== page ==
Prostate cancer: A close look at the family tree
Adding a medical history to your family tree can reveal valuable information that may help you make decisions about your own health.
If your family history suggests the existence of a hereditary cancer, you might consider genetic testing, which will help determine a course of treatment. For instance, screenings can be started at an earlier age. Preventive surgery is another option. Keep in mind that a positive test does not guarantee that you will get cancer. It indicates increased risk. Nor does a negative result protect you from cancer. It means that your risk is average and similar to that of the general public.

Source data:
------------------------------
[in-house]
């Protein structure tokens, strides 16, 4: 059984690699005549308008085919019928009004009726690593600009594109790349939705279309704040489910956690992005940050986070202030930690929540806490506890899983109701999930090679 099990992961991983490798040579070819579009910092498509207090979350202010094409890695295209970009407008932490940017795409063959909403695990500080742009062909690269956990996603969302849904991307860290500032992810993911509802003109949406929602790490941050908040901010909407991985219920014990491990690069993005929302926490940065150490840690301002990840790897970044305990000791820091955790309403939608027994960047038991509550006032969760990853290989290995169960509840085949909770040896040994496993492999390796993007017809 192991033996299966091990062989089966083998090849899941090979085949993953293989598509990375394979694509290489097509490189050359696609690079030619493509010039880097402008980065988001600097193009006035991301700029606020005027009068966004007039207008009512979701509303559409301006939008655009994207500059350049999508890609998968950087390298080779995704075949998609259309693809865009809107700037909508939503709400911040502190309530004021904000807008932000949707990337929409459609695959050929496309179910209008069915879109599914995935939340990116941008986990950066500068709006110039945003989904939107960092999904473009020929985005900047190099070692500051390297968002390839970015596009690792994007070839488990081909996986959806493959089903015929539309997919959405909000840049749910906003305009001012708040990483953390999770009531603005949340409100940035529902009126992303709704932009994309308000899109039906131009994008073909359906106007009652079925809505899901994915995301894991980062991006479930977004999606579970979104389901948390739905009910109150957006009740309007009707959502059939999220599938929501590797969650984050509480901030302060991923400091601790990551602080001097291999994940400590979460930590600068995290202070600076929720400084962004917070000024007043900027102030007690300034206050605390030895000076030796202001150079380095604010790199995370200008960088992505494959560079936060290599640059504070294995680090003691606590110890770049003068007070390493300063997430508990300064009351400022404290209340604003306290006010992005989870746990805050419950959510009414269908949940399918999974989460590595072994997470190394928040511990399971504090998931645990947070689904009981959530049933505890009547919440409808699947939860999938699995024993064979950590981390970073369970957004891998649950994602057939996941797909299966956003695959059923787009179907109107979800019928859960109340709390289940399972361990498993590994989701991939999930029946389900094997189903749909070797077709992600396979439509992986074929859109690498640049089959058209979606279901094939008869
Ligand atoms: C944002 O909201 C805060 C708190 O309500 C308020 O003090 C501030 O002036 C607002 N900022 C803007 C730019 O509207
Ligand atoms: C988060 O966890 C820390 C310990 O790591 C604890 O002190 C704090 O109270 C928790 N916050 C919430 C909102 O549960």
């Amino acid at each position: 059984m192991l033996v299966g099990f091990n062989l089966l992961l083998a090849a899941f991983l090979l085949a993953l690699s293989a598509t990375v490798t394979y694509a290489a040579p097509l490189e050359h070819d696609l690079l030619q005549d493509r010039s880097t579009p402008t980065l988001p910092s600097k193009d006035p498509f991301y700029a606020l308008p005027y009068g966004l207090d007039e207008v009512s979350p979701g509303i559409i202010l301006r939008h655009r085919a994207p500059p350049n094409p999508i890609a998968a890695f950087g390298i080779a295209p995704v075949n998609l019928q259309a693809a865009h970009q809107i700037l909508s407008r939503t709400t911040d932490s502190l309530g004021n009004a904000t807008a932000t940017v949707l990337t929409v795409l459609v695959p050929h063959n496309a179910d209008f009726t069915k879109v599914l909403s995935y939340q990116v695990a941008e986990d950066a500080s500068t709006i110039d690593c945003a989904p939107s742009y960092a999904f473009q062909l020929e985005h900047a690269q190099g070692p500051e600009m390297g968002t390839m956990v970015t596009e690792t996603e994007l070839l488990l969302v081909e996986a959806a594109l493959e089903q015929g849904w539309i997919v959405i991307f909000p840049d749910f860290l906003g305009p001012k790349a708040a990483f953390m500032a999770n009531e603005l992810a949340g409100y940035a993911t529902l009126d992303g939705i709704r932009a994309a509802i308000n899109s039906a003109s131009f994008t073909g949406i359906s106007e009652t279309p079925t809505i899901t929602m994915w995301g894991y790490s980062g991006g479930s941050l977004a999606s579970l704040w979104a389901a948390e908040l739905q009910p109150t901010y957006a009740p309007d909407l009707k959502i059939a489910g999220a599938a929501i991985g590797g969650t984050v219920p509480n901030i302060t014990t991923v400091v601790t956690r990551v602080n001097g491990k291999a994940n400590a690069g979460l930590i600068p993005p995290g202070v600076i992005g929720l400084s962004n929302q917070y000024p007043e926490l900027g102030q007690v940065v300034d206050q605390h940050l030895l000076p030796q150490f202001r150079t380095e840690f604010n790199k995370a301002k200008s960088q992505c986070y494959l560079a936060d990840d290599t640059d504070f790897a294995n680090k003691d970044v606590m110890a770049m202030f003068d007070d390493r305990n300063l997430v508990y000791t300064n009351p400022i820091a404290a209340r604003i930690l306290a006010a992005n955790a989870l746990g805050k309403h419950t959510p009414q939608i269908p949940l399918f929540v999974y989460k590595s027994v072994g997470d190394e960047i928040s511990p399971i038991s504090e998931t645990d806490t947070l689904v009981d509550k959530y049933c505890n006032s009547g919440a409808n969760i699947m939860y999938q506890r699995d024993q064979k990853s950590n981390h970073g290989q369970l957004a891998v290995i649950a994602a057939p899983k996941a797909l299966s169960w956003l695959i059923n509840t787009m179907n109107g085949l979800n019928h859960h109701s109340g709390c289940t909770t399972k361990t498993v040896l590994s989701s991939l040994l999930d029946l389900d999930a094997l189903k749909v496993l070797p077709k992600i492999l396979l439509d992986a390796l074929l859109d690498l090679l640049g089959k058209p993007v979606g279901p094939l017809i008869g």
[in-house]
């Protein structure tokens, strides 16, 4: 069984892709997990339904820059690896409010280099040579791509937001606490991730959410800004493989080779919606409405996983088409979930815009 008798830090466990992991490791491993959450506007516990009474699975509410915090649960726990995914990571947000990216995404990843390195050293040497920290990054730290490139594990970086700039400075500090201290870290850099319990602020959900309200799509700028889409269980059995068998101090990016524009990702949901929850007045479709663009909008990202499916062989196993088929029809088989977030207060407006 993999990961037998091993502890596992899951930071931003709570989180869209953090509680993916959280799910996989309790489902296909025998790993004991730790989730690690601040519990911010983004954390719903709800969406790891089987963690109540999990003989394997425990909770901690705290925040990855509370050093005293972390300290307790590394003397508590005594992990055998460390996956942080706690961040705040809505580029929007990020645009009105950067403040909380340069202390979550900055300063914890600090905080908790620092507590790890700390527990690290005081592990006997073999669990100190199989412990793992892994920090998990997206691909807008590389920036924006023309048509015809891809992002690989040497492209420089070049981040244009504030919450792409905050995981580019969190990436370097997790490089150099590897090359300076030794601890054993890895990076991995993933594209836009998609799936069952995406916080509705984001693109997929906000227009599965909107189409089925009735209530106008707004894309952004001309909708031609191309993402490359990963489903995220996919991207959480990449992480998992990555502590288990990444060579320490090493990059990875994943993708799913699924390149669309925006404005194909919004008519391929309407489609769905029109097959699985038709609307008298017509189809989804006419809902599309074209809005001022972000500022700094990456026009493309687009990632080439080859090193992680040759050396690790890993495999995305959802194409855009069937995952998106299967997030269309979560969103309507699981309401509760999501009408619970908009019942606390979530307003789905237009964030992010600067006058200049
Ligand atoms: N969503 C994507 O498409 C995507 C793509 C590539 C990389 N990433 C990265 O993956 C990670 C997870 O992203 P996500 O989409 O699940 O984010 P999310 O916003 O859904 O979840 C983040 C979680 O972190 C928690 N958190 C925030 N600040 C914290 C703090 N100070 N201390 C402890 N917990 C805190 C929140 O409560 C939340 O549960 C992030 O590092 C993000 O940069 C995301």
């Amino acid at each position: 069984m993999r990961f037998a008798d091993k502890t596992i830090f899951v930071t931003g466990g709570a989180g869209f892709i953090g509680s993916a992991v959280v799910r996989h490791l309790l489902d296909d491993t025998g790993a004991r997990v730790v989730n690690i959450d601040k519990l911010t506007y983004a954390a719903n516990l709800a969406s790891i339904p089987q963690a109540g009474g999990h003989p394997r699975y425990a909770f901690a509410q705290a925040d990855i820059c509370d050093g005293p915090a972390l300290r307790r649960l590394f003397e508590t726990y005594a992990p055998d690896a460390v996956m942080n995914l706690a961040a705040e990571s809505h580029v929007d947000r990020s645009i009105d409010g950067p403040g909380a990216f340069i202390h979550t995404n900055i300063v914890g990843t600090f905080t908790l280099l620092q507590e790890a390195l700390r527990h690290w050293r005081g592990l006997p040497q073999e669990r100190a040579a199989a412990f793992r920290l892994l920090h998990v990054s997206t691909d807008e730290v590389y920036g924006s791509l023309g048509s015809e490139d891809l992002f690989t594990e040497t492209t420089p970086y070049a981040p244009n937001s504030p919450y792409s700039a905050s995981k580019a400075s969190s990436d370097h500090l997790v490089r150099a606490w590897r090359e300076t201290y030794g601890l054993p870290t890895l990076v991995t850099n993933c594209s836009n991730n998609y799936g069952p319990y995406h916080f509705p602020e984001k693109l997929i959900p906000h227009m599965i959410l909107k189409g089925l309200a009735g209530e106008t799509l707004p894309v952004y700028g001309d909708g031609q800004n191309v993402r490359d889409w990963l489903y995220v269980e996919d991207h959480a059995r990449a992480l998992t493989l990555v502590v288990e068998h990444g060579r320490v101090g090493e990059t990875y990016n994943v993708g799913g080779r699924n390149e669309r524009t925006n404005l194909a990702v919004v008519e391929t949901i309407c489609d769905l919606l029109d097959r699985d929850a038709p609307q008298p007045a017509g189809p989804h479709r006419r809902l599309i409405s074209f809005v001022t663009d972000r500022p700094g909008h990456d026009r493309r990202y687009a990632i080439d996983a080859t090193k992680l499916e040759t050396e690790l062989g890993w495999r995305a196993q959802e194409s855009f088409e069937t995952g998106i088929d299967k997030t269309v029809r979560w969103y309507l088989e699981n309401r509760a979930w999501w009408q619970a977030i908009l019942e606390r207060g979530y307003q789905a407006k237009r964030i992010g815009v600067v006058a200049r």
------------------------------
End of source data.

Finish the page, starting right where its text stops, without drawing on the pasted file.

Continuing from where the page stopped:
Tom’s family tree may indicate a family history of prostate cancer. Particularly striking is that his paternal grandmother had breast cancer; his father had both prostate and pancreatic cancer; and his sister has ovarian cancer at a young age. Tom will probably be advised to start screenings at a younger age.
Tips to get you started
• Include at least three generations if possible
• Note the relative’s age at diagnosis and the type of cancer
• Note the age and cause of death
• Watch for cancers that occur in more than one relative
• Look for cancers that occur at an earlier age than expected
• Look for multiple cancers in the same individual
• Look for unusual cancers, such as breast cancer in men
To develop your family history online, visit: phgkb.cdc.gov/FHH